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What’s Next for BuBi’s Shared Bikes?

Ábrahám Vass 2019.09.09.

The use of Budapest’s MOL BuBi shared bikes has been going downhill for years now. According to Index’s analysis, while there definitely is a boom in shared transport systems, and city cycling is getting more and more popular, it is BuBi’s outdated and cumbersome system to blame for the decline.

According to the data of kozlekedotomeg.hu, in total, a decrease of 40-50% can be observed since 2017. Meanwhile, its available docking stations, covered areas, and number of bikes have been extended (Bubi is currently operating 143 stations and 1846 bikes).

In a short response to the portal, the company blamed many factors for the tendency but revealed only one: the competition. Indeed, since BuBi went live in 2014, a number of other, similar shared-transport options have appeared: Donkey Republic’s bikes, segways, blinkey.city’s scooters, etc.

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Problematically, since BuBi’s implementation, Budapest hasn’t developed considerably in terms of biking infrastructure, e.g. biking lanes. As a result, many still deem it dangerous to ride in the capital’s traffic, let alone in the significant air pollution.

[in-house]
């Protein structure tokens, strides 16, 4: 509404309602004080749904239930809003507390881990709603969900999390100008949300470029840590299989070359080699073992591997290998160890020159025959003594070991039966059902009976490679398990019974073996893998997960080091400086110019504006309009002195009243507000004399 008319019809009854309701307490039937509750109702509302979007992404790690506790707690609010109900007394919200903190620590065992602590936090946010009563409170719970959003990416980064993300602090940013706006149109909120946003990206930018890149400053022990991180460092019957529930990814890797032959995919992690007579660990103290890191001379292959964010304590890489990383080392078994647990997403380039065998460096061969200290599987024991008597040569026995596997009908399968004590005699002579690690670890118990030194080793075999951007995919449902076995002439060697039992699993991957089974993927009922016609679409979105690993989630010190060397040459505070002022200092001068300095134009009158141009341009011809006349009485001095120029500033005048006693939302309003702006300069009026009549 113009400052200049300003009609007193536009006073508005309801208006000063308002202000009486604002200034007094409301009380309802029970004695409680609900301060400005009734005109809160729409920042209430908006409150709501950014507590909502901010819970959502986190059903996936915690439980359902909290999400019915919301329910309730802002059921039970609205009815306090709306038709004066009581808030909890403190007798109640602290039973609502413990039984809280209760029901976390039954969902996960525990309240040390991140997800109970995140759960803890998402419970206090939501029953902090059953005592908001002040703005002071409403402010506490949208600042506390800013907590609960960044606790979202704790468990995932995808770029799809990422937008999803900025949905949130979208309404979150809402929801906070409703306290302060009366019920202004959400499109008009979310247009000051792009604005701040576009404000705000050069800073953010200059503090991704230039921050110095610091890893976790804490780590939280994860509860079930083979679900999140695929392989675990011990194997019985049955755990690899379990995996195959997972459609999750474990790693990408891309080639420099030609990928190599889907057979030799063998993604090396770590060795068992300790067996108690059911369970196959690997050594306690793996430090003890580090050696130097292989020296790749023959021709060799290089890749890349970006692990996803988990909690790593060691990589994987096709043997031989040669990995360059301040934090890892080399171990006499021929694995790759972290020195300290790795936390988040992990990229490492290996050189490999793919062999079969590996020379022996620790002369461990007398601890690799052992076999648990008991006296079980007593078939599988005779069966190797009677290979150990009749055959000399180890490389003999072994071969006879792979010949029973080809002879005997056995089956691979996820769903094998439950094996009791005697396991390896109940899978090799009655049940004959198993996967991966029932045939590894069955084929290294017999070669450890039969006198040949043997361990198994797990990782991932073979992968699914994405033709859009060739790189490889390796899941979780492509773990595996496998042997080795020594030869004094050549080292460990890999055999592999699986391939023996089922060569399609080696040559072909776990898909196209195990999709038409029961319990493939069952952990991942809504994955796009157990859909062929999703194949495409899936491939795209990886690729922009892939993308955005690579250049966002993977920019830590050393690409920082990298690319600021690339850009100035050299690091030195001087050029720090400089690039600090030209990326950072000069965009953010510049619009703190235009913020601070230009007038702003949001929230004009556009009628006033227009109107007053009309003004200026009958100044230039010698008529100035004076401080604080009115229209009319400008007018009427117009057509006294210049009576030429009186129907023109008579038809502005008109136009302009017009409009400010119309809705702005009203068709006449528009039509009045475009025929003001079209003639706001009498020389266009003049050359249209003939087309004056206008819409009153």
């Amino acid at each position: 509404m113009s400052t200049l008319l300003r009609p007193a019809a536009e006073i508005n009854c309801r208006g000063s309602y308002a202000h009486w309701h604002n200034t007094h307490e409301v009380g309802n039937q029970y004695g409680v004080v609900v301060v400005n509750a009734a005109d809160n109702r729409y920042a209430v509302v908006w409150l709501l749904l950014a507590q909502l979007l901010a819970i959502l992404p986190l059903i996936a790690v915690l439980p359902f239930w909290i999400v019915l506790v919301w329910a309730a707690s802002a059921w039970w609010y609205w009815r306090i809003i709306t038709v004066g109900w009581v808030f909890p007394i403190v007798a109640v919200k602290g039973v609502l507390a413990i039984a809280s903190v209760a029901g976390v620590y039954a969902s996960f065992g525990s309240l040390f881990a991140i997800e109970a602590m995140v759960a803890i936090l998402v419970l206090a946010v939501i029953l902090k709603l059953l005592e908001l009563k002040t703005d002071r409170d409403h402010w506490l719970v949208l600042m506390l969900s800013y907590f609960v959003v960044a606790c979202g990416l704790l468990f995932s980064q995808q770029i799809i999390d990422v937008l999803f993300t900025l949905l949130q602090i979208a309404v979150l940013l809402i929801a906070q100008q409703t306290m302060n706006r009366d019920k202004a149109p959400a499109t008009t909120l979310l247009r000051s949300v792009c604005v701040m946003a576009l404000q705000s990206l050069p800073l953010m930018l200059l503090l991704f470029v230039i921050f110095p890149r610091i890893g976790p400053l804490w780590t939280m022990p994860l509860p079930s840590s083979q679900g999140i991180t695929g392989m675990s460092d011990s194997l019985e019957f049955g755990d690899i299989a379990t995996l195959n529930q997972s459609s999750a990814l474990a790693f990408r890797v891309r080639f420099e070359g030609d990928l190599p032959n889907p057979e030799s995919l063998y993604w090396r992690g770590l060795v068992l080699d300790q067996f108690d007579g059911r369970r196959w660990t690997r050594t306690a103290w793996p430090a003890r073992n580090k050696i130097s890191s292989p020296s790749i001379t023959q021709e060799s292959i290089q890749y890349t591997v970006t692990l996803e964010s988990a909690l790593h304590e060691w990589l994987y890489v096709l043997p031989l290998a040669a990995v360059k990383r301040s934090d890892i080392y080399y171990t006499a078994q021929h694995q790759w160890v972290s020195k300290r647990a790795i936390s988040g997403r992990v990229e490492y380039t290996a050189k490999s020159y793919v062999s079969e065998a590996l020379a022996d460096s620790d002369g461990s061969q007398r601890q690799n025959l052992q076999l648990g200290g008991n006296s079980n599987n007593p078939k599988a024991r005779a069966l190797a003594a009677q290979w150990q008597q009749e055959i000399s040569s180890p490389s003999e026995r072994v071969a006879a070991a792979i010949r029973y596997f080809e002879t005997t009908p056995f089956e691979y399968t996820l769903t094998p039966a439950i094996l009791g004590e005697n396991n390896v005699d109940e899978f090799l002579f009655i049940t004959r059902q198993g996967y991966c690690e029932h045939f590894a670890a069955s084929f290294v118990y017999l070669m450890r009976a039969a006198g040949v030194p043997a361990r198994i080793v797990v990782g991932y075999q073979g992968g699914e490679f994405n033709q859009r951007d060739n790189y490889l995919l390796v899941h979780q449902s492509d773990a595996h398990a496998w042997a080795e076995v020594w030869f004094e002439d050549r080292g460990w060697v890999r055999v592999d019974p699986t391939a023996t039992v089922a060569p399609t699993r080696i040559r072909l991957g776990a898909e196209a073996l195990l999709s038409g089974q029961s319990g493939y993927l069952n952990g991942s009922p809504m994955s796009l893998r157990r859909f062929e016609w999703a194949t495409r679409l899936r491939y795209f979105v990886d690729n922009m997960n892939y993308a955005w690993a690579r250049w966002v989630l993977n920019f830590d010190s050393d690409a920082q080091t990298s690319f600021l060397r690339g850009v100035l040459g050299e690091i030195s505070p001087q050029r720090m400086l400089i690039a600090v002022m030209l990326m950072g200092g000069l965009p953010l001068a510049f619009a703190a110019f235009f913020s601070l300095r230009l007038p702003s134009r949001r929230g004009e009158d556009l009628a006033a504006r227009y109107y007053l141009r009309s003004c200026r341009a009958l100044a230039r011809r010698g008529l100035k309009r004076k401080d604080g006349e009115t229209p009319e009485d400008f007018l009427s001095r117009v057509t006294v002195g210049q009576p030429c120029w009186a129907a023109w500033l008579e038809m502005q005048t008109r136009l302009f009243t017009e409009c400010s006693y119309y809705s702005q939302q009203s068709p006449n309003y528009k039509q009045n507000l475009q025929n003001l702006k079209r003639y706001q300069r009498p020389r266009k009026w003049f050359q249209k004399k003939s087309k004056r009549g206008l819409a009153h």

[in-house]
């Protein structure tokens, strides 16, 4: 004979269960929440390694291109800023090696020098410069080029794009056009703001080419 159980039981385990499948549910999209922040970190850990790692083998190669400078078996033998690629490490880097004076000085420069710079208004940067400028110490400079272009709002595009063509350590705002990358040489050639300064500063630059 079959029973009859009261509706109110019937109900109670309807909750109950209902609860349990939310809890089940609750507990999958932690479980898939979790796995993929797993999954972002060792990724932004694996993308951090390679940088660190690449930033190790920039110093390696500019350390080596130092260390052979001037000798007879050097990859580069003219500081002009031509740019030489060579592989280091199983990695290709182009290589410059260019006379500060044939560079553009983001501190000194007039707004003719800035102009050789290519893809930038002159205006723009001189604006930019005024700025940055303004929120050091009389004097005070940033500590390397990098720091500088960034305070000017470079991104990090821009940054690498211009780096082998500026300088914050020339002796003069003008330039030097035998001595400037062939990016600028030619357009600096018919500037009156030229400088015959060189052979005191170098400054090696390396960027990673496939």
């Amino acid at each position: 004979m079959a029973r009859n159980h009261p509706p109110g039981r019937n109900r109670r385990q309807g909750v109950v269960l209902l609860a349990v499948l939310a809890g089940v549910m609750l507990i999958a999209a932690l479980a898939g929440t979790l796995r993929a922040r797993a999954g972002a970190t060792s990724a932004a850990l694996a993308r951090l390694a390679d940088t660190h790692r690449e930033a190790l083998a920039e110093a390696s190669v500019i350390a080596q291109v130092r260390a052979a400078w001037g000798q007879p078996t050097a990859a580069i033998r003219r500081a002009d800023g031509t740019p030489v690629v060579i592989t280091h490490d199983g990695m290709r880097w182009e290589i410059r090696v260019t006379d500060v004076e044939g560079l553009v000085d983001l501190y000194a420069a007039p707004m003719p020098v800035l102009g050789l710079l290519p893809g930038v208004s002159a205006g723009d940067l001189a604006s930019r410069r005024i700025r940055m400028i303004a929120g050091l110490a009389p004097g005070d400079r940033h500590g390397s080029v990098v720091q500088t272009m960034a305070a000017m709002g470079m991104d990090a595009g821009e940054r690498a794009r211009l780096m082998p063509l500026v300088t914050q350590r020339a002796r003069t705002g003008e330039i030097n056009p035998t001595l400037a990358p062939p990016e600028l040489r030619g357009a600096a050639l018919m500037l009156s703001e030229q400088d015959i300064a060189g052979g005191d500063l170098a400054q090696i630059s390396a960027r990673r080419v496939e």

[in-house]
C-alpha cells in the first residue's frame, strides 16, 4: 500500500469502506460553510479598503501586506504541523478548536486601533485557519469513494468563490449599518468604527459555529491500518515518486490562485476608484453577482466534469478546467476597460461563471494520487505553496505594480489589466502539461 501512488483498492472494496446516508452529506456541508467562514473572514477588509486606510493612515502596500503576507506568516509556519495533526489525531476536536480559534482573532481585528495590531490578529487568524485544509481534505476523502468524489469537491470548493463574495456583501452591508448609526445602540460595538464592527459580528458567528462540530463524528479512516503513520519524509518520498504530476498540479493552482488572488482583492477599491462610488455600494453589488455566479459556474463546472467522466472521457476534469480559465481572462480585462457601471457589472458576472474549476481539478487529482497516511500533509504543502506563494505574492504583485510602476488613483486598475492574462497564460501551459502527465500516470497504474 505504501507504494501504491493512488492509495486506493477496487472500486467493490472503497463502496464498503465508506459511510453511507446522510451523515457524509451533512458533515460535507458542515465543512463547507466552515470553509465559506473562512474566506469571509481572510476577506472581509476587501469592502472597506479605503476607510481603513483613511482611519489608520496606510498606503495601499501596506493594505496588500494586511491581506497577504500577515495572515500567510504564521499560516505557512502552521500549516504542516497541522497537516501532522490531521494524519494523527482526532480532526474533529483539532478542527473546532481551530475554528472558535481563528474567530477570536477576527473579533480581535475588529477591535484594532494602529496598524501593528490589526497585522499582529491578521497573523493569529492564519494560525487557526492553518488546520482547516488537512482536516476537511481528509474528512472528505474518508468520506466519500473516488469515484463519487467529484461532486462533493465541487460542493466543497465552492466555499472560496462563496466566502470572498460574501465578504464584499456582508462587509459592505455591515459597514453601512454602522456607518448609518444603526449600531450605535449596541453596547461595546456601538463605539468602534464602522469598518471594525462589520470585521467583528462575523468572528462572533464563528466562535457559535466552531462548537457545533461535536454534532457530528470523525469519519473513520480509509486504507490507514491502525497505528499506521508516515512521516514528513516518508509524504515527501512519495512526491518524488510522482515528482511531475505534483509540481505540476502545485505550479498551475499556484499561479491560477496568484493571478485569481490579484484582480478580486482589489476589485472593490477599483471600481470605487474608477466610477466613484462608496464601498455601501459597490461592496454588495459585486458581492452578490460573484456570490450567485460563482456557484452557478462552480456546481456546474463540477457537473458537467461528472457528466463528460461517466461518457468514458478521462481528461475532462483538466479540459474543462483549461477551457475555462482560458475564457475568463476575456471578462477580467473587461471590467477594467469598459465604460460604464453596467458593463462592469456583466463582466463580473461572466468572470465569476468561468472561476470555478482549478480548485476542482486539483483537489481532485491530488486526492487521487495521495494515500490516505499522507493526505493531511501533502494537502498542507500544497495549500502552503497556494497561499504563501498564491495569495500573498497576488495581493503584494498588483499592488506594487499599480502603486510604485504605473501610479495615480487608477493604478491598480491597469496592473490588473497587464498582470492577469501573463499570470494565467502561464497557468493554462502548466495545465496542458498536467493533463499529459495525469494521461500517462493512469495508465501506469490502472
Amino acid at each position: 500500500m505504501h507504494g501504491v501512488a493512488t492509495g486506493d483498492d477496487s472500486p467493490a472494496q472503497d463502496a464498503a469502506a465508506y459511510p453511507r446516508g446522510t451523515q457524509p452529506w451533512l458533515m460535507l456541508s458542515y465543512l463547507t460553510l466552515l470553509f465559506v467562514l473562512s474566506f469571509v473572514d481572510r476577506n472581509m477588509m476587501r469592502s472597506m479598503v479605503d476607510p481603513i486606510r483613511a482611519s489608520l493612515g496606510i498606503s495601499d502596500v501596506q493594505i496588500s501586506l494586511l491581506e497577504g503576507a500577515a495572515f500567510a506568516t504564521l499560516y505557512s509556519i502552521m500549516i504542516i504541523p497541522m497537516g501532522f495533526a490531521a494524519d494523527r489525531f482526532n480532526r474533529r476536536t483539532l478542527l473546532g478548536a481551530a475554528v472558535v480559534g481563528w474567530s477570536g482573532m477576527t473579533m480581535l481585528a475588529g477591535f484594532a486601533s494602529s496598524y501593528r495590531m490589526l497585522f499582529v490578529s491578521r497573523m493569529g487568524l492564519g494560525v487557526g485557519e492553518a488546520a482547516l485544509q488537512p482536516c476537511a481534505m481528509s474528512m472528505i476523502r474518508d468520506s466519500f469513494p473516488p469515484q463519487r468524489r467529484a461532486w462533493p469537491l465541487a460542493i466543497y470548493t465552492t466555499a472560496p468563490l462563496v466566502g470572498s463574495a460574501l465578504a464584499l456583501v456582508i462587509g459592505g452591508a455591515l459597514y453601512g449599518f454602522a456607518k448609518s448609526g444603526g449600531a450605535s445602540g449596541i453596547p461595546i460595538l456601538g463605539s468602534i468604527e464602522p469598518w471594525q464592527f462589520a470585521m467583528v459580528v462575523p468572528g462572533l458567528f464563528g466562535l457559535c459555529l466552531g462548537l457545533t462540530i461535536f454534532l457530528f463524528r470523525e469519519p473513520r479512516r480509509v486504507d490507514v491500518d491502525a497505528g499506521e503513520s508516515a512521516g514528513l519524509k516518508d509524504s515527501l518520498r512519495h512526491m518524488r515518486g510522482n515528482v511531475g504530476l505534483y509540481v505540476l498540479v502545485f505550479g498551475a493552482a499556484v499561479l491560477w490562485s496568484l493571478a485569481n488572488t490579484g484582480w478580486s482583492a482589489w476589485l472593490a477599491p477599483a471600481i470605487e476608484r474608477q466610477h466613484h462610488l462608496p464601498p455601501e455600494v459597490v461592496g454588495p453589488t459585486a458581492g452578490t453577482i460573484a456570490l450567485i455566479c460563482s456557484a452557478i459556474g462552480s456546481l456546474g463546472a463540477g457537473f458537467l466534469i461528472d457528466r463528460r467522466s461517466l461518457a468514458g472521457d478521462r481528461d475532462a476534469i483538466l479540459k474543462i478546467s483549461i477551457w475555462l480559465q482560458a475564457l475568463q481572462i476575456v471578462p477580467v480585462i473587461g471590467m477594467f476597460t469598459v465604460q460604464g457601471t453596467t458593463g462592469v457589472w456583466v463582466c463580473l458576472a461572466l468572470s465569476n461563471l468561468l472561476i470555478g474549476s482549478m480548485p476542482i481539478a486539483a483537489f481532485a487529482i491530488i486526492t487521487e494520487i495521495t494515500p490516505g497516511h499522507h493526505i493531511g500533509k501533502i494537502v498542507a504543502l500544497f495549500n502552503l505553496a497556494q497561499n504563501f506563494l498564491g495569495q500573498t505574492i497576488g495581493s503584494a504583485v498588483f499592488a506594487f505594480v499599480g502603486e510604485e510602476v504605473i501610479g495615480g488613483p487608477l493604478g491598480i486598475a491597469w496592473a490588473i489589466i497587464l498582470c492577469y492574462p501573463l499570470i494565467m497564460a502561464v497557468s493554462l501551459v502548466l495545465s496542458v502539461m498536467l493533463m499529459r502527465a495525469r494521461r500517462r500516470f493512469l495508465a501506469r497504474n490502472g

The portal, however, received a more detailed analysis from those BKK workers who were involved in BuBi’s implementation. They claimed that while similar companies have appeared, the competition is still slim. The problem is more-so that by now, BuBi has become cumbersome, uncomfortable and outdated.

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Firstly, their bikes are rather heavy, which makes them difficult to ride and navigate. Then the whole process of renting has its weak points: while according to the original plans, only initial registration was needed on the spot, but probably out of fear of theft, the BKK decided to require that all extensions are to be made in BKK’s Customer Service Center (something which for most youngsters is unimaginable nowadays). However, this fear has not been validated over the years, as vandalism is scarce, and thefts even scarcer.

Likewise, the deposit system is also outdated. BuBi requires casual users to pay 25,000 HUF (Eur 80) for a deposit, and the amount will be released upon the recuperation of the bike, something which is going out of practice nowadays.

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Index also notes that BuBi’s marketing is not well-targeted either, as most aren’t aware that it’s aimed towards shorter rides, as an extension to public transport, or to replace it at times of outages, for example.

Anyhow, the BKK has promised -although hasn’t disclosed any of them-  certain modifications in the near future.

featured image: MOL BuBi- Facebook